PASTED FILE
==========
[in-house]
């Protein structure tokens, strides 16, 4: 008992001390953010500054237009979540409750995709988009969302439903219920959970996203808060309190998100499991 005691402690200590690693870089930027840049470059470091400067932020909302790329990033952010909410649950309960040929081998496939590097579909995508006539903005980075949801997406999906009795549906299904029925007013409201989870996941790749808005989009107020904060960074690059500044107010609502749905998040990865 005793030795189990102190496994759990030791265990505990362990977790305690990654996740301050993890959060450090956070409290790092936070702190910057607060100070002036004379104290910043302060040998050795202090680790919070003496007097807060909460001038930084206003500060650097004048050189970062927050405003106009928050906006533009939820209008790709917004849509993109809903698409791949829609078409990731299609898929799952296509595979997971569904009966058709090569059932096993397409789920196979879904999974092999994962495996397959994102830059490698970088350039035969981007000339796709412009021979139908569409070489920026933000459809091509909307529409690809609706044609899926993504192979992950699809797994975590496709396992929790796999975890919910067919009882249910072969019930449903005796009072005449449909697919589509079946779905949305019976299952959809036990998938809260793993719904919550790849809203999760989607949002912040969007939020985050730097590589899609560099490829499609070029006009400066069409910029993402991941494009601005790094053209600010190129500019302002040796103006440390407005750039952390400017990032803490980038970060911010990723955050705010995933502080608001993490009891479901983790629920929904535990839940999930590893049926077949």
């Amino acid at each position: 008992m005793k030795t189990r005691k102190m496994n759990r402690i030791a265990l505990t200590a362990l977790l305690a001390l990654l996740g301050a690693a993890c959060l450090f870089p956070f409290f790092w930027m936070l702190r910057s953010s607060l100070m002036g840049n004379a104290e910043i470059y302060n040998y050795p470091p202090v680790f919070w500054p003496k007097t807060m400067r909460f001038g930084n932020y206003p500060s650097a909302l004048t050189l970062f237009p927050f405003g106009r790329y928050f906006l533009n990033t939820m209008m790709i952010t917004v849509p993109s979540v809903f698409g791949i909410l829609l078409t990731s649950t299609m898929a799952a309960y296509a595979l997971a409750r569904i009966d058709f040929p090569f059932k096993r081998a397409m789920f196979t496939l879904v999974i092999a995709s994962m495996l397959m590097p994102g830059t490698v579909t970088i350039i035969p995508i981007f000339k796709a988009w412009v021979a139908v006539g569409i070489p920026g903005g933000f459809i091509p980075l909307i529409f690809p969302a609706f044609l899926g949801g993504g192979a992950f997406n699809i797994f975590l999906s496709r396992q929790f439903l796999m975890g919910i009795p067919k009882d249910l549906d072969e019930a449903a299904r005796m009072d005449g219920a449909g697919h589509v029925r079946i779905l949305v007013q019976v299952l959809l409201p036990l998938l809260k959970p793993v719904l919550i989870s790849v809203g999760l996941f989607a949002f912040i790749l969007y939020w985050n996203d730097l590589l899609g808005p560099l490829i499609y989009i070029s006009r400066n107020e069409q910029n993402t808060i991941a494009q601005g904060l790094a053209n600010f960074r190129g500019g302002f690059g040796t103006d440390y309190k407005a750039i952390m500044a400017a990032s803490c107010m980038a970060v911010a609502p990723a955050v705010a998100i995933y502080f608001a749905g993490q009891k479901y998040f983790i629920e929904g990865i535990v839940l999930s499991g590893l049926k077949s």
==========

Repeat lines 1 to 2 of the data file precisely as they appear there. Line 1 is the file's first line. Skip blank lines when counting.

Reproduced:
[in-house]
């Protein structure tokens, strides 16, 4: 008992001390953010500054237009979540409750995709988009969302439903219920959970996203808060309190998100499991 005691402690200590690693870089930027840049470059470091400067932020909302790329990033952010909410649950309960040929081998496939590097579909995508006539903005980075949801997406999906009795549906299904029925007013409201989870996941790749808005989009107020904060960074690059500044107010609502749905998040990865 005793030795189990102190496994759990030791265990505990362990977790305690990654996740301050993890959060450090956070409290790092936070702190910057607060100070002036004379104290910043302060040998050795202090680790919070003496007097807060909460001038930084206003500060650097004048050189970062927050405003106009928050906006533009939820209008790709917004849509993109809903698409791949829609078409990731299609898929799952296509595979997971569904009966058709090569059932096993397409789920196979879904999974092999994962495996397959994102830059490698970088350039035969981007000339796709412009021979139908569409070489920026933000459809091509909307529409690809609706044609899926993504192979992950699809797994975590496709396992929790796999975890919910067919009882249910072969019930449903005796009072005449449909697919589509079946779905949305019976299952959809036990998938809260793993719904919550790849809203999760989607949002912040969007939020985050730097590589899609560099490829499609070029006009400066069409910029993402991941494009601005790094053209600010190129500019302002040796103006440390407005750039952390400017990032803490980038970060911010990723955050705010995933502080608001993490009891479901983790629920929904535990839940999930590893049926077949």